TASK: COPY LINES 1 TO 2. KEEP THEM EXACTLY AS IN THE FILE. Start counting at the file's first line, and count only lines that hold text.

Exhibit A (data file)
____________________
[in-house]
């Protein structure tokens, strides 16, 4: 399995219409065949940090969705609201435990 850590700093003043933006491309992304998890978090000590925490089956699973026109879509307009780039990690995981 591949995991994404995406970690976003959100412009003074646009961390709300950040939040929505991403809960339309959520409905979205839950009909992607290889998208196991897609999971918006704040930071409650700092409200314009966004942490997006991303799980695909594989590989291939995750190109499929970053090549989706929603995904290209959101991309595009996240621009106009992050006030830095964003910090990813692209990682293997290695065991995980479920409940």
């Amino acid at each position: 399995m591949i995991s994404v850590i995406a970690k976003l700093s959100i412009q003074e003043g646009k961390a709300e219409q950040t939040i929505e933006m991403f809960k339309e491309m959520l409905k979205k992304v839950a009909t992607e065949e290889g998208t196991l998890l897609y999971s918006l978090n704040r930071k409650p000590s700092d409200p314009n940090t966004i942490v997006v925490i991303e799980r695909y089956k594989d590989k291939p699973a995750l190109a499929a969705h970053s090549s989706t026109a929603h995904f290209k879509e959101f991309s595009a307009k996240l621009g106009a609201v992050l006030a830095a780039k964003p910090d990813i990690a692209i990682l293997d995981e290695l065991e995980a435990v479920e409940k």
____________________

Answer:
[in-house]
């Protein structure tokens, strides 16, 4: 399995219409065949940090969705609201435990 850590700093003043933006491309992304998890978090000590925490089956699973026109879509307009780039990690995981 591949995991994404995406970690976003959100412009003074646009961390709300950040939040929505991403809960339309959520409905979205839950009909992607290889998208196991897609999971918006704040930071409650700092409200314009966004942490997006991303799980695909594989590989291939995750190109499929970053090549989706929603995904290209959101991309595009996240621009106009992050006030830095964003910090990813692209990682293997290695065991995980479920409940």